Prior to the start of the season, pundits were projecting a return to earth for the Colorado Avalanche, who won 52 games in 2013-14 despite having some of the worst advanced statistics in the NHL. They leaned on goalie Semyon Varlamov and a superb shooting percentage on their way to finishing second in the Western Conference, and more than a few observers were expecting that couldn’t last again.
About five percent of the way through the season, at least, both those projections have come to pass. The Avs were shut out in back-to-back losses at the hands of the Minnesota Wild to start the year and only managed four goals in their next two games. And now, worse news: Varlamov has been placed on Injury Reserve thanks to a wonky groin, and there’s no timetable for his return. And in Colorado’s first game without him Thursday – a 4-3 loss to Ottawa that saw the Avs blow a 3-1 lead after the first period – they sure looked like they missed him, especially when backup Reto Berra left the game after being hit by Kyle Turris in his crease and third-stringer rookie Calvin Pickard had to step in.
And now they’re potentially facing a serious quandary: if Varlamov’s injury is serious, do they go out and acquire veteran help? Read more
John Scott’s brief career as a member of the San Jose Sharks has already led to headlines both good and not-so-good. In his first game with the organization Tuesday, the enforcer scored (after scoring just twice in 236 career NHL games before that) – but Thursday on Long Island, the Sharks winger was in the spotlight for the wrong reasons, levelling Islanders center Mikhail Grabovski with a check that knocked him out of the game.
Grabovski was picking up the puck and in the process of turning when Scott skated into him, flattening the Belarusian pivot. Scott almost sheepishly made the hit, being careful not to leave his feet, but he still caught Grabovski completely unaware. Judge for yourself whether the hit was clean: Read more
The American Hockey League came down hard on Adirondack Flames forward Trevor Gillies Monday, suspending him 12 games for viciously assaulting Rochester forward William Carrier Friday. But some would argue they didn’t come down hard enough, and that hockey as a whole still has a ways to go to give real teeth to their punishments and truly dissuade players from becoming repeat offenders like Gillies, who was suspended twice (for a total of 19 games) in his justifiably brief NHL career (57 games from 2009-11). But that doesn’t make it any less stomach churning to watch him snap and smash Carrier’s head into the ice. See for yourself:
Gillies apologized for his actions, but these are now three separate incidents in which he was a genuine danger to his opponents. Here are the examples of what got him suspended in the NHL: Read more
One of the hallmarks of David Branch’s tenure as commissioner of the Ontario Hockey League has been his willingness to take the lead when it comes to athlete safety. He did so again Monday, launching a new campaign to educate junior hockey players on mental health issues.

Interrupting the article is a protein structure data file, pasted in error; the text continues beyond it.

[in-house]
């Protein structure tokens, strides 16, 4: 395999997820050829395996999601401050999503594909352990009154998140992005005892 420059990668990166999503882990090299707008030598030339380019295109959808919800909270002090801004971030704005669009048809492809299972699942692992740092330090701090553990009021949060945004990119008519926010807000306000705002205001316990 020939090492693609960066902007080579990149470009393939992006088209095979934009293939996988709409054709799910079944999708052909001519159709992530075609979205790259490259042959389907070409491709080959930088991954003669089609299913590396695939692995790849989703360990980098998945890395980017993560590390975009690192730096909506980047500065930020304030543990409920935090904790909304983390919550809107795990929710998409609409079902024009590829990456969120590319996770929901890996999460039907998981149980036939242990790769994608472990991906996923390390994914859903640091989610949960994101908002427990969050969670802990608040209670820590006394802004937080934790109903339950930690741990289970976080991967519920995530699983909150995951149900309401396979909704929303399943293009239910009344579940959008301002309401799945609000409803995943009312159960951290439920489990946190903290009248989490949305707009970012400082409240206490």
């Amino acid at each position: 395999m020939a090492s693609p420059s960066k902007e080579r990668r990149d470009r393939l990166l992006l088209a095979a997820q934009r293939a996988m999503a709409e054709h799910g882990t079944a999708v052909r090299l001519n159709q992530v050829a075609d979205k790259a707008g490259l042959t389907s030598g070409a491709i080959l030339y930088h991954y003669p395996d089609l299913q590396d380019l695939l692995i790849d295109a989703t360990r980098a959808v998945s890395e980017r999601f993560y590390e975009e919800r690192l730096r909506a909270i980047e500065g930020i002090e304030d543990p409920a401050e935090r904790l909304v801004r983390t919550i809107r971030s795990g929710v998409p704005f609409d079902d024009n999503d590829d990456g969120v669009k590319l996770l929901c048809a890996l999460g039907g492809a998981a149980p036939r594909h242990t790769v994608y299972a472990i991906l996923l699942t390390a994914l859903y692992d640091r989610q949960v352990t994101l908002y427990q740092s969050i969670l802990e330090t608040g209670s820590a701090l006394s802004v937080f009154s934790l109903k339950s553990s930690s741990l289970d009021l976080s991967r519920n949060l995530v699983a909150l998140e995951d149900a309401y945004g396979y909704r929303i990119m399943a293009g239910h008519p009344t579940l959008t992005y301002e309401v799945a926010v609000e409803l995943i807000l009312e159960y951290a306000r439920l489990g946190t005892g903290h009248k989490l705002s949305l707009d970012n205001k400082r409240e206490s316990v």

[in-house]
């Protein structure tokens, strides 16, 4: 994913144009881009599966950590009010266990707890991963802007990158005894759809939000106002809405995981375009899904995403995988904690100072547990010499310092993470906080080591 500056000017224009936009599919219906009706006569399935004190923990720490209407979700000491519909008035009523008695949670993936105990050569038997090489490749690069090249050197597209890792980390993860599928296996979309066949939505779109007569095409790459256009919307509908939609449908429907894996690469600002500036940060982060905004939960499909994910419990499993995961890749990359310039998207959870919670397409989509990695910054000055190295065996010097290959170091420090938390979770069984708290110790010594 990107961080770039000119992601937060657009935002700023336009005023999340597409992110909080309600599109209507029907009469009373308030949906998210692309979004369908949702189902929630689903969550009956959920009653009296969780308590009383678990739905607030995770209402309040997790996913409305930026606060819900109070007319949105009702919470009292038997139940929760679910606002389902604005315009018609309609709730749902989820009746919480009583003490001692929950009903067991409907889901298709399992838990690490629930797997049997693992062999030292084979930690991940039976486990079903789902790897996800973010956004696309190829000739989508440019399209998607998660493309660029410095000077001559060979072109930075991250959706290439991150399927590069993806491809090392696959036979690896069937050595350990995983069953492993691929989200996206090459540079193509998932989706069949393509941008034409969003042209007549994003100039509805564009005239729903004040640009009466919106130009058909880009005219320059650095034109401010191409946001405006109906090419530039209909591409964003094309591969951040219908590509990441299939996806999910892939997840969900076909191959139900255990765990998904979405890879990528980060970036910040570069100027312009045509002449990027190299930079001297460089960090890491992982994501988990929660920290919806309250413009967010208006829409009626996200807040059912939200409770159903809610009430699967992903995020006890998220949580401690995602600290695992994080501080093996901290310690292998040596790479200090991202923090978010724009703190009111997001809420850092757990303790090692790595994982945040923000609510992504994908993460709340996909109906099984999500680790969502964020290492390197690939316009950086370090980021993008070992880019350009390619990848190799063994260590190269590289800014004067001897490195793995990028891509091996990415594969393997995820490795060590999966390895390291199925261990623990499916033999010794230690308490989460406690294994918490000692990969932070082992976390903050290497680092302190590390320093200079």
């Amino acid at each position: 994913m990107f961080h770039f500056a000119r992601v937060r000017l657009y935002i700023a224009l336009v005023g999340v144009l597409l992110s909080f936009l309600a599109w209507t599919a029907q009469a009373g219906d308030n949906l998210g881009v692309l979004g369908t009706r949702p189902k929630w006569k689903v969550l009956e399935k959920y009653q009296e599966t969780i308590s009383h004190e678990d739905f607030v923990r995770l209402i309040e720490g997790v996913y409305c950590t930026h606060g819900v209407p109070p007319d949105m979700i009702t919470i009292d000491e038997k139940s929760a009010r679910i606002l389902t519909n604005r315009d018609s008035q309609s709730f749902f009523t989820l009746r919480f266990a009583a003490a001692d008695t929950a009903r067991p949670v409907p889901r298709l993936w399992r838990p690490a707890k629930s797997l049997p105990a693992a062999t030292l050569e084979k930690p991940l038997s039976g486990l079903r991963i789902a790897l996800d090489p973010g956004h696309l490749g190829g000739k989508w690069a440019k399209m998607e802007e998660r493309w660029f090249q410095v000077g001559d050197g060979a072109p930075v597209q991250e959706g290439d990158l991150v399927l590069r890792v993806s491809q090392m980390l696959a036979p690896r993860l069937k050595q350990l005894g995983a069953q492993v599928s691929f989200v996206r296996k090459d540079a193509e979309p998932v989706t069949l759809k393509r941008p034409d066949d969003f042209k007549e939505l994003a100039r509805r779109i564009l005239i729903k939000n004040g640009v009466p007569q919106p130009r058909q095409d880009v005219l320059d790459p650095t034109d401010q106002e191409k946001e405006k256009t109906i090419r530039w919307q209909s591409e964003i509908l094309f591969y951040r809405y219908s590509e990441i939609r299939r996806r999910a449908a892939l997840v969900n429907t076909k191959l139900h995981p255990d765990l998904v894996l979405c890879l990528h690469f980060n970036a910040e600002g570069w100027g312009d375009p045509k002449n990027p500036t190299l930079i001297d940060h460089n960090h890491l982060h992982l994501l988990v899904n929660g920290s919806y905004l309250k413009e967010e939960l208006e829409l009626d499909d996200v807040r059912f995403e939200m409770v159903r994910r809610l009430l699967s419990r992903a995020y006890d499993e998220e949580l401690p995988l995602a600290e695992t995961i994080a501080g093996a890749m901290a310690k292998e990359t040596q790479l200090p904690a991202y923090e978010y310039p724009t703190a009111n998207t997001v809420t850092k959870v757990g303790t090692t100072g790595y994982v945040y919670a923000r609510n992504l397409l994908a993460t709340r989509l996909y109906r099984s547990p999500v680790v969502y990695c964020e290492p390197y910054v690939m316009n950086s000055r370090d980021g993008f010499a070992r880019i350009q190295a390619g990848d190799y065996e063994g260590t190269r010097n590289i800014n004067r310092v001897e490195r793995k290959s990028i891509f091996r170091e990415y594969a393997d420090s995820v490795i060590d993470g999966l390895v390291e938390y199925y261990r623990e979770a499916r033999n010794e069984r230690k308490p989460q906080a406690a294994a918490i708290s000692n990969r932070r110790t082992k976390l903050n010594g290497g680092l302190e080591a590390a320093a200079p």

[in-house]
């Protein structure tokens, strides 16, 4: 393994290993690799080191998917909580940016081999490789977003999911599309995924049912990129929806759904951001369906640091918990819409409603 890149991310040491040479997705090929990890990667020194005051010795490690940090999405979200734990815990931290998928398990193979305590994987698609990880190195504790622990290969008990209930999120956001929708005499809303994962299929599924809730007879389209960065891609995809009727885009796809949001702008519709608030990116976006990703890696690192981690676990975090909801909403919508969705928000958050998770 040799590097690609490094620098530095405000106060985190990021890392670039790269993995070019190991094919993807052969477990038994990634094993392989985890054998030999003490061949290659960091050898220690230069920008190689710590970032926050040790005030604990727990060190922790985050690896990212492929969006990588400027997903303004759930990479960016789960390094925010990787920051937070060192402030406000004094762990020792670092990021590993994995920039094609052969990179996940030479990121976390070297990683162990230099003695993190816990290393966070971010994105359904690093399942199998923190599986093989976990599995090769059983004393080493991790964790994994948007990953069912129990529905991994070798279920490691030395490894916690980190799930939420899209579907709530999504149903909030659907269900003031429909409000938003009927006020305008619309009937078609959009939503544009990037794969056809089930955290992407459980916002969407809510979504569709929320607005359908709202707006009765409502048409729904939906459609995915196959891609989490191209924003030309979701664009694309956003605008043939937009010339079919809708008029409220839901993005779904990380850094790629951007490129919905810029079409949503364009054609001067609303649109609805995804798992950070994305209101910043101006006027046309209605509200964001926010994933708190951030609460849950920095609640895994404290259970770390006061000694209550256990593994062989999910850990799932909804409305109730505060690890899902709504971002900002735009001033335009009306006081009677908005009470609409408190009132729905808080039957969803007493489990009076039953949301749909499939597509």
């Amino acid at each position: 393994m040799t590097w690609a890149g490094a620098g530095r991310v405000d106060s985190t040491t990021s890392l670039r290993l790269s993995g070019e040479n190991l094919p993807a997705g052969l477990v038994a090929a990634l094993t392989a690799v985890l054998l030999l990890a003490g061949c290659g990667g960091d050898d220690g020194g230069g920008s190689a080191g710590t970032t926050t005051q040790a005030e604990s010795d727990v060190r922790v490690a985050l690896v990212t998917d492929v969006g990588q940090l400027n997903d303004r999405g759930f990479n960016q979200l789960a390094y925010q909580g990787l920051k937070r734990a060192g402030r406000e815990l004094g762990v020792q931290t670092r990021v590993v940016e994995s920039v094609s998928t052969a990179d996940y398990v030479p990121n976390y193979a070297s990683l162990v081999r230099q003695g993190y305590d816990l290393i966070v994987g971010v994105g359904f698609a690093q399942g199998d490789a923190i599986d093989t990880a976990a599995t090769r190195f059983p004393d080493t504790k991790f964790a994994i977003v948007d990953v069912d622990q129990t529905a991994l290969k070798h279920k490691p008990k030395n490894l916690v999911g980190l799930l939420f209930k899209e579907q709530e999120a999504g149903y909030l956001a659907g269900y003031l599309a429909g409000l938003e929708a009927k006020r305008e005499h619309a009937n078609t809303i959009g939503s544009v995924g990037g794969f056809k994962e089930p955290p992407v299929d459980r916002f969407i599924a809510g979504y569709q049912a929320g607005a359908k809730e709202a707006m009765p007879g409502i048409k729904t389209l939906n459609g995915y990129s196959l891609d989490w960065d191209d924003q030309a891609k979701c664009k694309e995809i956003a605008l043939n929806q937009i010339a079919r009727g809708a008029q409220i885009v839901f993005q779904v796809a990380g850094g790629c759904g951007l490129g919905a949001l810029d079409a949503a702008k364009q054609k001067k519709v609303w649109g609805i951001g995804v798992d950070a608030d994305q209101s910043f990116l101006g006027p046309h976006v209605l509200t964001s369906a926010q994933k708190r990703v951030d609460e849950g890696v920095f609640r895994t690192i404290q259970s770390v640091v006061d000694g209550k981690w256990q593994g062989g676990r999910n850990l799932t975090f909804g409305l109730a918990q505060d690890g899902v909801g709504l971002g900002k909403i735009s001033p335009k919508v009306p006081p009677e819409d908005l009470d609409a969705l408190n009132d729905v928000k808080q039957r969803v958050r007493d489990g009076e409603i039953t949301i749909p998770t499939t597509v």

The campaign, “Talk Today”, was formed in concert with the Canadian Mental Health Association and will provide tools to help players and hockey staff to identify mental health issues. As part of their mission in this regard, the league will conduct mental health and suicide-awareness workshops, stage community awareness events at games, and develop mental health coaches and champions to remove the stigma associated with the disease.
Eradicating that stigma is one of the most important parts of the program. Read more
For a few years, Carolina left winger Jeff Skinner has been one of the game’s more marketable up-and-coming players – a photogenic, well-spoken young man whose on-ice skills can be a difference maker.
That is, when he’s well enough to play the game. Unfortunately for Skinner, he’s involved in a game where headshots are still far too acceptable, and athletes’ health far too negotiable. That’s one of the reasons why Skinner has lost parts of two of his four NHL seasons to concussion-related injuries – and now will miss parts of a third straight year for the same reason. The Hurricanes are poorer for it, the league is poorer for it – and Skinner is poorest for it, both now, as an athlete unable to perform, and later, as his cognitive abilities are threatened further into his lifetime.
In the two years Skinner has been healthy, he’s averaged 32 goals and nearly 59 points per season. But he lost 16 games to a head injury in his sophomore campaign, and another five games to a concussion in February of 2013. Now, he’s sidelined indefinitely with another concussion after this blatant headshot Sunday from Washington’s Matt Niskanen:
As if the pre-season hadn’t been horrid enough for the Carolina Hurricanes.
The Raleigh squad already lost Jordan Staal to a long-term injury when he broke his leg in an exhibition game and now there’s concern over 2011 Calder Trophy winner Jeff Skinner, who was walloped by Washington defenseman Matt Niskanen in the opening minutes of the Canes’ final tune-up. Here’s the play in question:
Nick Ritchie is at the start of his burgeoning professional hockey career, but if it weren’t for his visor, he might be in a far worse predicament today.
As Yahoo’s Neate Sager first reported, Ritchie was playing in his first game back with the Ontario League’s Peterborough Petes Thursday when he was struck in the face by a slapshot from teammate Matt Spencer:
It has been a trying month for Blue Jackets fans. First and foremost, there is the ongoing contract dispute with emerging star center Ryan Johansen. Then Nathan Horton was discovered to have a degenerative back condition and Boone Jenner broke his hand. So there goes the team’s entire top line. Oh, and defenseman Ryan Murray isn’t taking contact yet as he recovers from knee surgery.
So how about some good news, eh Columbus?